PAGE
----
Ozark Trail System
Unlike the National Scenic Trail System, no act of Congress authorized the Ozark Trail. No state agency was mandated to coordinate or complete the trail. In fact, no single entity managed the concept, design or implementation. Instead, it was a cooperative effort of seven governmental agencies, one private landowner and several environmental groups, banded together in what later became the Ozark Trail Council. Meeting bi-annually, this group established a series of connected trail segments over their respective land holdings that together made up the Ozark Trail.
There were benefits and drawbacks of this approach. One obvious benefit is that it didn’t take an act of Congress to get started! Another is that the trail would be designed from the start to accommodate day and weekend usage, rather than just the thru-hiker. The construction of the trail could also begin simultaneously on several fronts, with each land manager working on their respective portions.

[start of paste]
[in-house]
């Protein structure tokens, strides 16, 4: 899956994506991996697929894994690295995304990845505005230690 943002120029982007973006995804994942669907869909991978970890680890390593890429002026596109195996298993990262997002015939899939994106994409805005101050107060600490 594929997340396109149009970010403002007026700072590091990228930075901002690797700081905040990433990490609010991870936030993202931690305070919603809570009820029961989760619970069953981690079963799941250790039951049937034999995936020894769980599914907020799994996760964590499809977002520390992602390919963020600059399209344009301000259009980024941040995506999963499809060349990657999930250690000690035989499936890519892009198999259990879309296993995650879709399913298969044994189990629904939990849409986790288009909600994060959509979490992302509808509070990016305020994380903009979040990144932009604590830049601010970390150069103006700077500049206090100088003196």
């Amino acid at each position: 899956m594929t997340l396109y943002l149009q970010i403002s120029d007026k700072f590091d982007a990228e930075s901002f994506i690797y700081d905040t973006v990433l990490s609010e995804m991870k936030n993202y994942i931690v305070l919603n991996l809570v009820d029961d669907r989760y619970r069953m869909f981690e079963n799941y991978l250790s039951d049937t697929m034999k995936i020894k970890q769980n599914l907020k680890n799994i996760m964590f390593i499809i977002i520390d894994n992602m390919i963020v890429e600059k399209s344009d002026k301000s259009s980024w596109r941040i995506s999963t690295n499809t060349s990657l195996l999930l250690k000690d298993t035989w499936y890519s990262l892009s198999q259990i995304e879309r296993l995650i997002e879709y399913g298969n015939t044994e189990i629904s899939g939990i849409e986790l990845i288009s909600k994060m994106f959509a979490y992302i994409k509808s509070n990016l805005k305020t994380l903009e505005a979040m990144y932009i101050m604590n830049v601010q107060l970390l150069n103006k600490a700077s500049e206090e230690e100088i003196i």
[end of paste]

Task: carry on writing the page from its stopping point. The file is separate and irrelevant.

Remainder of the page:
Under this cooperative relationship, the Ozark Trail Council oversaw the construction of some 170+ miles of trail in just under a decade. Along with previously existing trails, the Ozark Trail system contained over 200 miles of trail by 1991.
The Ozark Trail Association provides detailed information on their site for each trail and trailhead.
Preparing for the Ozark Trail
Hiking or Cycling the OT can be a strenuous activity. Be sure to prepare before heading out!
- Always let someone know where you are going, and when you plan to return.
- Bring plenty of water and food, and don’t overdo it.
- Download/print a map of the trail section beforehand, as you will not have cell service on much of the trail.